Have you thought about what you'll do when the zombie apocalypse comes? If not, never fear. The American Chemical Society has come up with a formula to help keep you safe when the reckoning comes - all you have to do is spray yourself with a few puffs of their corpse cologne.
"Zombies love the smell of humans," according to an ACS YouTube video on how to recreate the Eau de Death scent with chemicals. "But if you smell like a rotting corpse, they would probably pass you on for shall we say a fresher meal."
"If you're one of those doomsayers that says the zombie apocalypse is coming, well, as the world's largest science organization, we'll help you prepare for that," said the ACS's Adam Dylewski who produced the video as part of a series called "Reactions: Everyday Chemistry."
In case there was any doubt, the ACS realizes that zombies don't actually exist. Dylewski said they were prompted to make this latest video as a nod to the finale of the TV series "The Walking Dead," which is airing on Sunday. The ACS videos in general, which are all inspired by pop culture and headlining trends, are simply meant to pique people's interest in science, he said.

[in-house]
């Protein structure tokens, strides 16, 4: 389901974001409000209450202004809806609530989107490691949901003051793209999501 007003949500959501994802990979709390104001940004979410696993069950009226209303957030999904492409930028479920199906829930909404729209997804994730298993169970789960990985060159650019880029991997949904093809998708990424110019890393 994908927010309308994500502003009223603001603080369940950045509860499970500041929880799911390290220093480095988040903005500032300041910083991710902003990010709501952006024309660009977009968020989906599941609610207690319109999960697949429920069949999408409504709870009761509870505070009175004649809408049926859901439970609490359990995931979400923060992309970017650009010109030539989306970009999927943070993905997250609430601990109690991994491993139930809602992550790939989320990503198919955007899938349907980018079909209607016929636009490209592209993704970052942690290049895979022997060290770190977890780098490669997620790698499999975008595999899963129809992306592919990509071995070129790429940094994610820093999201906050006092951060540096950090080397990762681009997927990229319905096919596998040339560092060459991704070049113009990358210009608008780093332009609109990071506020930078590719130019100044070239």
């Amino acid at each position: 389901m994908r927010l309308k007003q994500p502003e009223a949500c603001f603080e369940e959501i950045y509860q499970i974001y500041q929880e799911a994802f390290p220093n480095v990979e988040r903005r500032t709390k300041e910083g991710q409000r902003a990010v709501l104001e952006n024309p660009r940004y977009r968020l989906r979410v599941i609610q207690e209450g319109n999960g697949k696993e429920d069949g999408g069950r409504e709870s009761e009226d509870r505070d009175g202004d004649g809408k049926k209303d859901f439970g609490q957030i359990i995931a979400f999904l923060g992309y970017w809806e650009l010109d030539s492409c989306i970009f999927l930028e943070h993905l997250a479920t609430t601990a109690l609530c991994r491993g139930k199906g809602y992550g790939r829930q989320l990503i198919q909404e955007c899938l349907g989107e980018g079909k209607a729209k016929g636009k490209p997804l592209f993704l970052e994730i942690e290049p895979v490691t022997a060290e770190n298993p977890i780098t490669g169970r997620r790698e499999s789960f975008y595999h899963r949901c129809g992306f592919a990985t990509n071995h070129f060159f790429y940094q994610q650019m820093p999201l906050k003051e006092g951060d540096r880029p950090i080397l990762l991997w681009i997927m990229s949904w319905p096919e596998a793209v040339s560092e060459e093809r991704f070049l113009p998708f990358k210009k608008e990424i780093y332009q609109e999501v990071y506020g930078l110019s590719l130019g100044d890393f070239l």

"Sometimes a silly premise like this can make chemistry or other scientific subjects feel more inclusive," Dylewski said adding other ACS YouTube clips on the science behind Sriracha hot sauce and everyday Chemistry Life Hacks have received hundreds of thousands of views so far.
The brain behind the corpse perfume is scientist Raychelle Burks, a chemistry post-doctoral fellow at Doane University in Nebraska who says she was inspired by the first season of "The Walking Dead."
In one particular episode simply titled "Guts," the characters chop up bodies and smear it all over themselves to mask their own scent, Burks told ABC News. "As a chemist, my thought was 'there's a better way. There's a cleaner way and cheaper way'," she said.
That cleaner and cheaper way is apparently to combine several chemicals that combine to mimic the smell of a rotting body. While Burks hasn't actually made (or sold) any of the death perfume featured in the video, she says she has smelled all the chemicals involved.
"I can vouch that the chemicals, especially putrescine and cadaverine, they really do live up to their name," said Burks, who has previously lectured on popular science fiction and chemistry.
ABC News also asked Burks if she knew there is no such thing as the living undead. "Sure," she said, adding that the topics she lectures on are simply "a good way to get people to listen to a science talk."